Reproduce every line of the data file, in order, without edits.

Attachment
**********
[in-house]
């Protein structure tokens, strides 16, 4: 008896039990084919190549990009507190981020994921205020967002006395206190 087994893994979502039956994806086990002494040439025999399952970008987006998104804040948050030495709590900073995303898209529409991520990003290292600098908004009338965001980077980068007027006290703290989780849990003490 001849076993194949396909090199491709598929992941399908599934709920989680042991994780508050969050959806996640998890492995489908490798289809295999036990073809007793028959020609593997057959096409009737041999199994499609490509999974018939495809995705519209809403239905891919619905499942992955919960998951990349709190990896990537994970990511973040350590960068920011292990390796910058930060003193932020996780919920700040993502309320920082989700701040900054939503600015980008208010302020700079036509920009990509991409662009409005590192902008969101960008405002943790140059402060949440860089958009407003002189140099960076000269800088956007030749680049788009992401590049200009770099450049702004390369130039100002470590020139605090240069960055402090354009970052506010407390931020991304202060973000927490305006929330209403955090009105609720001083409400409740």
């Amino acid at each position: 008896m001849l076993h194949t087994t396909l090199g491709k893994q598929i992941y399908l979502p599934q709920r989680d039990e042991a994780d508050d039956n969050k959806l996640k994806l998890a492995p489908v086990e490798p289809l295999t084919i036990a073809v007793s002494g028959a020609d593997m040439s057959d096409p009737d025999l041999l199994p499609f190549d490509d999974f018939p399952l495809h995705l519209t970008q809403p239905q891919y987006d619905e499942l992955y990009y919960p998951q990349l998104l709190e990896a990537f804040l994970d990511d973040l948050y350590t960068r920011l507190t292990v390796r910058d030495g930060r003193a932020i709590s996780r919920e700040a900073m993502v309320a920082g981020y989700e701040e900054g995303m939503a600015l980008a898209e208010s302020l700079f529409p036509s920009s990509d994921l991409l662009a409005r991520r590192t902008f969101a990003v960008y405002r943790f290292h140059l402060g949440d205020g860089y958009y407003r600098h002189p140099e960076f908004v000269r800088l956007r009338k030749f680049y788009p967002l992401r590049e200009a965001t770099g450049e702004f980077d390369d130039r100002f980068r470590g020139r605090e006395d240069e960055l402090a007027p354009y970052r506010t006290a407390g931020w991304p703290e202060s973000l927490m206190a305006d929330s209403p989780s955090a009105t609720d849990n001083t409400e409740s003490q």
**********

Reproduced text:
[in-house]
């Protein structure tokens, strides 16, 4: 008896039990084919190549990009507190981020994921205020967002006395206190 087994893994979502039956994806086990002494040439025999399952970008987006998104804040948050030495709590900073995303898209529409991520990003290292600098908004009338965001980077980068007027006290703290989780849990003490 001849076993194949396909090199491709598929992941399908599934709920989680042991994780508050969050959806996640998890492995489908490798289809295999036990073809007793028959020609593997057959096409009737041999199994499609490509999974018939495809995705519209809403239905891919619905499942992955919960998951990349709190990896990537994970990511973040350590960068920011292990390796910058930060003193932020996780919920700040993502309320920082989700701040900054939503600015980008208010302020700079036509920009990509991409662009409005590192902008969101960008405002943790140059402060949440860089958009407003002189140099960076000269800088956007030749680049788009992401590049200009770099450049702004390369130039100002470590020139605090240069960055402090354009970052506010407390931020991304202060973000927490305006929330209403955090009105609720001083409400409740």
């Amino acid at each position: 008896m001849l076993h194949t087994t396909l090199g491709k893994q598929i992941y399908l979502p599934q709920r989680d039990e042991a994780d508050d039956n969050k959806l996640k994806l998890a492995p489908v086990e490798p289809l295999t084919i036990a073809v007793s002494g028959a020609d593997m040439s057959d096409p009737d025999l041999l199994p499609f190549d490509d999974f018939p399952l495809h995705l519209t970008q809403p239905q891919y987006d619905e499942l992955y990009y919960p998951q990349l998104l709190e990896a990537f804040l994970d990511d973040l948050y350590t960068r920011l507190t292990v390796r910058d030495g930060r003193a932020i709590s996780r919920e700040a900073m993502v309320a920082g981020y989700e701040e900054g995303m939503a600015l980008a898209e208010s302020l700079f529409p036509s920009s990509d994921l991409l662009a409005r991520r590192t902008f969101a990003v960008y405002r943790f290292h140059l402060g949440d205020g860089y958009y407003r600098h002189p140099e960076f908004v000269r800088l956007r009338k030749f680049y788009p967002l992401r590049e200009a965001t770099g450049e702004f980077d390369d130039r100002f980068r470590g020139r605090e006395d240069e960055l402090a007027p354009y970052r506010t006290a407390g931020w991304p703290e202060s973000l927490m206190a305006d929330s209403p989780s955090a009105t609720d849990n001083t409400e409740s003490q």